What Pressure?

If you can keep your head when all about you are losing theirs, then you are like Denver's Chauncey Billups, the most serene performer at the toughest times
May 10, 2009

Go to the playoffs nine years in a row, make six straight conference finals, win an NBA championship as well as a Finals MVP award, and the regular season becomes little more than an 82-game nuisance. When point guard Chauncey Billups arrived in Denver last November after being traded from the Pistons for Allen Iverson, he advised his new coaches not to play him more than 36 minutes per game in the regular season lest he wear down in May and June. The notion that he'd need to save his legs sounded presumptuous at the time, considering that the Nuggets had not won a playoff series in 15 years. But Billups averaged 35.3 minutes, and at week's end Denver was up 1--0 in the Western Conference semifinals, fresh for May and perhaps even June.

Since few of the Nuggets have ventured this deep into the playoffs, the 32-year-old Billups has assumed the role of tour guide, showing his younger teammates that there is more to postseason basketball than sellout crowds in giveaway T-shirts. Billups refers to this stretch of spring as "money time," and he knows the price of victory. He skips water breaks at practice to shoot free throws. He delivers locker room addresses before almost every game. "Use the emotion," he told the team before the playoffs. "Use the energy." Last week, as Denver prepared for its series opener against the Mavericks, players feasted on salmon fillets and stuffed chicken breasts in their lounge after practice. Billups, bypassing the spread, planted his black leather swivel chair at the front of the locker room and fixed his eyes on Dallas point guard Jason Kidd, who was dribbling figure eights around opponents on the flat screen in front of him.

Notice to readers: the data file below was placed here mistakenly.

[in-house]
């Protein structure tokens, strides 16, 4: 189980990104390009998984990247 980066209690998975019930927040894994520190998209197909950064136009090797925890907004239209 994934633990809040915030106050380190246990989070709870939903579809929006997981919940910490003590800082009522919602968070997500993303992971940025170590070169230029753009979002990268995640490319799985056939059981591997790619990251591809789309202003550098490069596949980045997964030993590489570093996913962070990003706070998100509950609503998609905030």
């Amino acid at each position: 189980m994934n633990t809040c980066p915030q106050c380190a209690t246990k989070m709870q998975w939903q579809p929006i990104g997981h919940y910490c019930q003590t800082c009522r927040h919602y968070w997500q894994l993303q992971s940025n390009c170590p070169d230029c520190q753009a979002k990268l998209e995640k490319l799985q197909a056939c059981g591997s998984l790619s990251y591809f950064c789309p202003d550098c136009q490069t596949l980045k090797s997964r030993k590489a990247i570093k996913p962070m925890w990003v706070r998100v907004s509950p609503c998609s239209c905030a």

"I probably watch 20 times more tape in the playoffs than the regular season," he said. "I'm looking at the guys I'll be guarding, what their tendencies are, what they do when they're pressured, which way they like to go in specific situations. Some guys, when they go right, they have a tendency to pull up. When they go left, they take it all the way to the basket. The playoffs are mental. If the guy you're matched up with is good at roaming without the ball, you have to know what gaps he likes to get in and where he likes to catch the ball. If you're playing against a guy who likes to iso, you have to know his different moves—is he a pump-fake guy or is he a guy who will just catch and go? I watch tape in the regular season too, but never in this much detail."